The Garage

Endurance racing

The Family


 This is a historical page about an abandoned project...


I've decided it's time to fill up the garage as it was getting empty. Hence I've bought a project car...well in fact it's not a car, it's a 3 wheeled thing called a Bond Bug, built briefly by Reliant Motor Company in England curing the early 70's. It was intended to appeal to the young swingers of the day, and had a Reliant 700cc water cooled engine and 4 speed gearbox, with a solid rear axle, but my plan is to change that a little. Bugs are quite "futuristic" looking, and will turn heads even today! (Have a look at if you want to know more about Bugs). There were only 2000 or so built, so finding a project was not so easy, however, now I have a car, the fun(?) can begin...



The Bug is now 100% stripped down, revealing that the chassis is more-or-less scrap, with holes rusted through it that I can put my whole arm through and crappy welded patches everywhere. I have removed most paint from the body, revealing rather a lot of accident damage, to say the least, as well as poor quality repairs. The fibreglassed-in canopy steel tubing is all scrap and so far I have cut half of it out, the rest will go soon.

  Critical parts of chassis front...

Studying the car construction has led me to a few conclusions about how I will rebuild and modify it, at the moment the plans look like this; BMW K100 motorcycle engine, mounted slightly further back than standard engine.

 13" x 5" wheels on rear, 155 x 55 tyres

 13" x 6" on front 185 x 55 (probably) tyre

 Get a "new"    chassis, it's not worth fixing the old one!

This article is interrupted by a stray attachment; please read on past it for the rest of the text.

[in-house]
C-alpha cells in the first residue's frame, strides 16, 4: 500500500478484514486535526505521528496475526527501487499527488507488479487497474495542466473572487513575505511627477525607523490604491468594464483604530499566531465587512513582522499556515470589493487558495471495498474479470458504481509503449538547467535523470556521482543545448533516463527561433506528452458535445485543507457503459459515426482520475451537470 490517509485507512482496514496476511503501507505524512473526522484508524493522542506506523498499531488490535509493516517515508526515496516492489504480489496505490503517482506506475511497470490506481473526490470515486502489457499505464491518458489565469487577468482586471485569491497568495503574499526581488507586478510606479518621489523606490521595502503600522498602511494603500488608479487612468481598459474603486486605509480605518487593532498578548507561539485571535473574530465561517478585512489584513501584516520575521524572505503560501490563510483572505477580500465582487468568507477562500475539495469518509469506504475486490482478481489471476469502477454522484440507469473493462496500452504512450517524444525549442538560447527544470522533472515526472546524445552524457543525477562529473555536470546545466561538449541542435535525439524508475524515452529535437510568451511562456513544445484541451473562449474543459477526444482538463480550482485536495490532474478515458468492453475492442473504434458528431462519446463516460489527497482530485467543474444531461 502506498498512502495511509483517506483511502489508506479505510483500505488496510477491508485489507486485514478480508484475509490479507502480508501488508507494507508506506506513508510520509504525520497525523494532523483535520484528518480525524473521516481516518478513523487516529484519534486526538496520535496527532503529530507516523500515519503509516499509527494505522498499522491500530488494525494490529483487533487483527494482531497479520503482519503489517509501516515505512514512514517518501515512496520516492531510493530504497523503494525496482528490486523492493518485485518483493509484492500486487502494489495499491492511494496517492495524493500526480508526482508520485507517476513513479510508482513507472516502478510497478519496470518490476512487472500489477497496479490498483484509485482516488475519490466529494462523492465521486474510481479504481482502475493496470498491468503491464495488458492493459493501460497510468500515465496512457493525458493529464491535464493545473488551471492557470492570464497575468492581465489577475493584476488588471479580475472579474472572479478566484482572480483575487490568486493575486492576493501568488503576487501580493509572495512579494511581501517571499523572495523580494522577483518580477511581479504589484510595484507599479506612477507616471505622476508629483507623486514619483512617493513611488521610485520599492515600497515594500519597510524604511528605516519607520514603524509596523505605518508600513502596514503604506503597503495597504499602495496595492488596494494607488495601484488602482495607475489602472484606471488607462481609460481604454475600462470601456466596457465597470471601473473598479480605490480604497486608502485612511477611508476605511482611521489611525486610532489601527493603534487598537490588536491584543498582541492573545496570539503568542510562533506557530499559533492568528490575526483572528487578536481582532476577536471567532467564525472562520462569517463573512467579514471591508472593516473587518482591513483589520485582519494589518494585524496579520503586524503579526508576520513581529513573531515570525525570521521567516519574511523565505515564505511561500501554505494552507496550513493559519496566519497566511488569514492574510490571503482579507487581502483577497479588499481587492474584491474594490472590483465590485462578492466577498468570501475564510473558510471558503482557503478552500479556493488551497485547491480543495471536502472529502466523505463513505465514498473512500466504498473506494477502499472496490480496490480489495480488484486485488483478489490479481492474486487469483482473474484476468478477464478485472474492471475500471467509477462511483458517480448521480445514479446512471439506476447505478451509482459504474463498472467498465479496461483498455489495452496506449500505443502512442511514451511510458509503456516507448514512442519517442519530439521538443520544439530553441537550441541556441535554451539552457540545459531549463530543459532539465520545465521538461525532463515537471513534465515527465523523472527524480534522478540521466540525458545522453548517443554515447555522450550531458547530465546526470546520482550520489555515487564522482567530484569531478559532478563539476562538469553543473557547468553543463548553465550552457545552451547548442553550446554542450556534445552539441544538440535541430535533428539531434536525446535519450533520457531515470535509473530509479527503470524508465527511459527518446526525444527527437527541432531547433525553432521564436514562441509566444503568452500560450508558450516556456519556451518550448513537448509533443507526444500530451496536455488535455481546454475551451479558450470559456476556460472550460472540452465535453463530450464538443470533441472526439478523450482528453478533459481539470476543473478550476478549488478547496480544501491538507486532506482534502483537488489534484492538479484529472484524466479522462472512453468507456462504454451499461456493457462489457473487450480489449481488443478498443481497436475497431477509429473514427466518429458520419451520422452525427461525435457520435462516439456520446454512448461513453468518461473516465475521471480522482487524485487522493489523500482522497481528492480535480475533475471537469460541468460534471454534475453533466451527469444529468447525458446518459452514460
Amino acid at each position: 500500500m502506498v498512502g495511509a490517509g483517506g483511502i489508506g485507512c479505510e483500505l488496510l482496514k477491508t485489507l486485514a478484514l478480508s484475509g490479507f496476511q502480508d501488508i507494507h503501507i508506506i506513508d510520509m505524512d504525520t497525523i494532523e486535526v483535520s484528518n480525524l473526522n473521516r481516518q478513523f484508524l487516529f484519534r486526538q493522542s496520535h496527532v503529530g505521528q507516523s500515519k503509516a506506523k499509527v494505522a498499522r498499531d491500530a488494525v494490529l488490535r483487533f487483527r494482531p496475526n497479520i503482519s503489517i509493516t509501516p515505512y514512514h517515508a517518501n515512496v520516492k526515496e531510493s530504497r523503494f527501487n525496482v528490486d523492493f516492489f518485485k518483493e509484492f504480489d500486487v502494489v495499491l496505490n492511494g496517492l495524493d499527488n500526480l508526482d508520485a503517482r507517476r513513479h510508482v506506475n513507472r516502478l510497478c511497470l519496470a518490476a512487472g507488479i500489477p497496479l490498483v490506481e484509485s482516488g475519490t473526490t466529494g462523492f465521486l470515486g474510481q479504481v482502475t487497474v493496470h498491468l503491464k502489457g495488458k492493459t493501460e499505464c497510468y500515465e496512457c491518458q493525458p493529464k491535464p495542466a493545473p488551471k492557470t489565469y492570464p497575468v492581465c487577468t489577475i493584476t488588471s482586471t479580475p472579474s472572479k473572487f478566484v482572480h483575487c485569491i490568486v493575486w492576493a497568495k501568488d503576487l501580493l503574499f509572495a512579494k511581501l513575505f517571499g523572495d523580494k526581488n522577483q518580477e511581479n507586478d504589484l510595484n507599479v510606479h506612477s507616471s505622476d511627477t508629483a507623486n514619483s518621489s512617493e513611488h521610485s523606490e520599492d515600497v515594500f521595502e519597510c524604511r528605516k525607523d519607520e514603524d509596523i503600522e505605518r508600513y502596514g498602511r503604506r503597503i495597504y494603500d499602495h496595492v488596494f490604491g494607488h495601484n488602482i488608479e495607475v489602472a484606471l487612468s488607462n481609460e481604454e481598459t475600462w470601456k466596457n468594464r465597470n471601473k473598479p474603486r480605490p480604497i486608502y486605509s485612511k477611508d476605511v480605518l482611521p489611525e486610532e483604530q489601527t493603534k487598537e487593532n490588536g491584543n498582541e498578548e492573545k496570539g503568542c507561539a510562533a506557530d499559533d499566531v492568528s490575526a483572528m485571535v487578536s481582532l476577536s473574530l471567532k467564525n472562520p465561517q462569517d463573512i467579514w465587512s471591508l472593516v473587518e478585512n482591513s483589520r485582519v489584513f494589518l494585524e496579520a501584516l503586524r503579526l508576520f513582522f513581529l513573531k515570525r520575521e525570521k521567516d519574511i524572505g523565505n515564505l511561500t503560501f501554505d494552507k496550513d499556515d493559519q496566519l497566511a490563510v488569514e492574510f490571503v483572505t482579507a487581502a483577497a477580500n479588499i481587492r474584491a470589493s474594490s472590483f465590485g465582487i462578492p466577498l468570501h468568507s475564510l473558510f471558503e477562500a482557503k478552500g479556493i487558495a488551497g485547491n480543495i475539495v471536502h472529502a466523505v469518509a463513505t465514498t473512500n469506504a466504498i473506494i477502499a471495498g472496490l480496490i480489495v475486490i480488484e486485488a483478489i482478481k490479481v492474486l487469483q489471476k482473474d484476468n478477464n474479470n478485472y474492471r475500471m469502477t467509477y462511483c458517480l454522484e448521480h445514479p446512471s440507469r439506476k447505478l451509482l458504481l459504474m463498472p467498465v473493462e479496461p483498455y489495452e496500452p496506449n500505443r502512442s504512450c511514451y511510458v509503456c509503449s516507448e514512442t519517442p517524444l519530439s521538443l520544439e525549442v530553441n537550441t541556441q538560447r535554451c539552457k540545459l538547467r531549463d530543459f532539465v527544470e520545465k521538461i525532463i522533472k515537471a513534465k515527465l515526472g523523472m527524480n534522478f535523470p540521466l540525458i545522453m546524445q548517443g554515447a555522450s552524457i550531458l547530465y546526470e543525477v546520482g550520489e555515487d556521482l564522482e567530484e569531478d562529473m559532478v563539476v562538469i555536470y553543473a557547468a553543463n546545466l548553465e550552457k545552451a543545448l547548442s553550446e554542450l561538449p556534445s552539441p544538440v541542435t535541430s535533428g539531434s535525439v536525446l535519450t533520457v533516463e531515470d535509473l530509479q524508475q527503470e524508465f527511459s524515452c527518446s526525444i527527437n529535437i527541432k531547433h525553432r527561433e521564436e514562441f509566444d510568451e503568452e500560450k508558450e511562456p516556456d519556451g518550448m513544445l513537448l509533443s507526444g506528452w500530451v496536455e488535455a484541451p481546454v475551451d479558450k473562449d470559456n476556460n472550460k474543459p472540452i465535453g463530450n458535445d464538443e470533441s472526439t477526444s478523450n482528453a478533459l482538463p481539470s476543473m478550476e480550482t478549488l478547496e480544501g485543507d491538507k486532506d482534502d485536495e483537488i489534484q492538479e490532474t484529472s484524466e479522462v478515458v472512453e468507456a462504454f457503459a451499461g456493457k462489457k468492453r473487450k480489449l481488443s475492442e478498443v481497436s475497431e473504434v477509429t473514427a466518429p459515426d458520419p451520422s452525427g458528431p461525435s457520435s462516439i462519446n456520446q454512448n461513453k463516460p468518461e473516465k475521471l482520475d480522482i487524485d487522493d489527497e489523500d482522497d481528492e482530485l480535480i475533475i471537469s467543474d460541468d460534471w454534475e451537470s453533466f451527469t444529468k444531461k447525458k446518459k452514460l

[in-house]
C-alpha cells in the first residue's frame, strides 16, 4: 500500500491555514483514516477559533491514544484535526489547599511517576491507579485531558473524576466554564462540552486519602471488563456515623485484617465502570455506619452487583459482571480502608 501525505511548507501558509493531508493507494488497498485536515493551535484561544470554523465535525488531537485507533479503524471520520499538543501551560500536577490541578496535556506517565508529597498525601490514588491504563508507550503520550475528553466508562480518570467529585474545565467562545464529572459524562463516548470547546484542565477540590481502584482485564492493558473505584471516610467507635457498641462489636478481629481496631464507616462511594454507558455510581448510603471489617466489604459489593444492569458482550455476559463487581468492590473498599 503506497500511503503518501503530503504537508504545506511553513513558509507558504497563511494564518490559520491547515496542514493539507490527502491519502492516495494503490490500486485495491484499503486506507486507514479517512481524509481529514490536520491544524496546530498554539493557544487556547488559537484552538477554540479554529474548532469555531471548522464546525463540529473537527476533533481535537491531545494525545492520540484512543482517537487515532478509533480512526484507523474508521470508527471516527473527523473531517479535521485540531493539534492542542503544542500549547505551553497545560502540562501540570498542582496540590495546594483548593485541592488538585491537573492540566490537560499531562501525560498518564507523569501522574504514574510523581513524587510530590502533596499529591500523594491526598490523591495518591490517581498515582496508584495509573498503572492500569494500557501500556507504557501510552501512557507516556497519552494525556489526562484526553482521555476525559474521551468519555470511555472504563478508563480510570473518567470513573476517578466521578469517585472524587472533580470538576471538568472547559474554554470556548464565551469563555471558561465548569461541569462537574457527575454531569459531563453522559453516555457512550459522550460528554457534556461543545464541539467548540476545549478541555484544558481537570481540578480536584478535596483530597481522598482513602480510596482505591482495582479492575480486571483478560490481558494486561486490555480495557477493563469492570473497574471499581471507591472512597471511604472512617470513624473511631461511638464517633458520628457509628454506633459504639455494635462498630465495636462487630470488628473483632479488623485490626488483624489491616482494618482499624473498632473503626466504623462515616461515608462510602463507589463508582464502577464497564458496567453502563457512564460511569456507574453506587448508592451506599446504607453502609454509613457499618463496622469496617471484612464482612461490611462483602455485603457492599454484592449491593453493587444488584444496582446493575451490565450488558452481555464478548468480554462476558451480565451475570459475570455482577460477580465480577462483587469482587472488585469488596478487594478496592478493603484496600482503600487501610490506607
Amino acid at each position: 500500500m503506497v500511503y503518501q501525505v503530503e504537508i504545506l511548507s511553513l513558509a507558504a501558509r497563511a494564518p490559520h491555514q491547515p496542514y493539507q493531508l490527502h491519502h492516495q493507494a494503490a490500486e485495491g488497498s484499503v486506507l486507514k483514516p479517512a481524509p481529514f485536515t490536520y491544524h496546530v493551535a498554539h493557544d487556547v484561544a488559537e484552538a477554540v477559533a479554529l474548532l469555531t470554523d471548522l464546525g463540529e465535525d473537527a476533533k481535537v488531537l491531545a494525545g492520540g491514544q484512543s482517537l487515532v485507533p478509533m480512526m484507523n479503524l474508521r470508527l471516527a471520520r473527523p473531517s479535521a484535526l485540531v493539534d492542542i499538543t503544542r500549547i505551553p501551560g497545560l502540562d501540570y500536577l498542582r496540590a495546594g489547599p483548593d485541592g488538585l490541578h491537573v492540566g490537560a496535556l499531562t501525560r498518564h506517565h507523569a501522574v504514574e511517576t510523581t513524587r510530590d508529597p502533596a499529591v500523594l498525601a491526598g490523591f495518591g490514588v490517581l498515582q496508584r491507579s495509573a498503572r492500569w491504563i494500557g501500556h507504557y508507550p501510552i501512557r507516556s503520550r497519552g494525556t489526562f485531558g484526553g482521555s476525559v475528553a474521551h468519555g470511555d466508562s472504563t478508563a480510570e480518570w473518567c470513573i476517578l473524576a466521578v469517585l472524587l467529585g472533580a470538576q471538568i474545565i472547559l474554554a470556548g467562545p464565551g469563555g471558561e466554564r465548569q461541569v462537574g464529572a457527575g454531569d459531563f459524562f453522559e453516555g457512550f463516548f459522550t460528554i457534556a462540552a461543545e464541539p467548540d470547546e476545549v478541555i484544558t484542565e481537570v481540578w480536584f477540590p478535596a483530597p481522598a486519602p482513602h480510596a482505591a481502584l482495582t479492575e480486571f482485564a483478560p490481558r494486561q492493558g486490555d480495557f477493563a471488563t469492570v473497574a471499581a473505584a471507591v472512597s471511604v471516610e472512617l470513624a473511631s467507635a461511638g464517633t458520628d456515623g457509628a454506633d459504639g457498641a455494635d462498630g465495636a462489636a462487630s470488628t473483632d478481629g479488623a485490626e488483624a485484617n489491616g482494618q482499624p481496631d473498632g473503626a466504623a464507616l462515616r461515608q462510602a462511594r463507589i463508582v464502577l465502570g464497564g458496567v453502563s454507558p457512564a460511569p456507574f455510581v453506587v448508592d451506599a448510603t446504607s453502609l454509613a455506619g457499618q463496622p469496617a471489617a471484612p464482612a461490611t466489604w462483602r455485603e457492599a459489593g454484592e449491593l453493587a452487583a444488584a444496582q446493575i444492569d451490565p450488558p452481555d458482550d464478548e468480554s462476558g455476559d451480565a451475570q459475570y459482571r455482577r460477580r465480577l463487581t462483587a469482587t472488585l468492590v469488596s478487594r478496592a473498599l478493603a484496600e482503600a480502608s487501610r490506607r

Modify chassis to lower the car

 Instruments from BMW K100

 Whole wiring harness (modded) from BMW K100

 Front disk/caliper from Mini, I hope.

 Standard rear drums

 Original rear axle, but gearing must be changed A LOT...

 Front sticky up headlights to be replaced with frenched in smaller ones

 Improved anti-roll and anti-dive suspension systems

 Existing Panhard rod arrangement completely redesigned as it's useless

 Some sort of LSD for rear axle, or even traction control!!

 Maybe convert into a targa top style car

At the moment I'm still cleaning up parts and examining what I've got, but much of the above looks "do-able", unlike some of the more deranged projects I've seen..! -and anyway, I guess a power hike from 34bhp to about 100 is reasonable... :v)

Some pics from the stripdown, after stripping most of the paint:

   Front/nose area

   Rear side




Updates to plans:

 The rear wheels probably need to be 12" x 5", as 13" is likely to be too big

 An LSD is probably out due to the steer effect! However traction control (of a sort) still looks at least possible. It looks like I will keep the (or at least <a>) solid axle, because the chassis would need to be much stronger for IRS, and it would not necessarily improve the handling much. 

 I doubt I need to add any anti-dive (or anti-squat) into the suspension, the car is not heavy or high enough really.

 I may change the gearing via an intermediate gearbox (a way to get reverse), we'll see...


Ok, now I have a BMW K100 donor (well, most of a K100 anyway..) At least, I have the parts I need, namely the engine in a rolling chassis and all ancilliaries, plus the loom and black boxes, controls etc. I don't yet have any instruments. The poor old K looks as though it's had a hard life, although it spins over ok and seems to have good compression etc. So far, I have stripped most of the parts such as the tank, loom, injection and filters, ignition etc, but the engine is still in the frame. I might leave it there until I clean everything up, then temporarily put it back together and use it to fire it up for testing, before I start trying to wedge it into the Bug!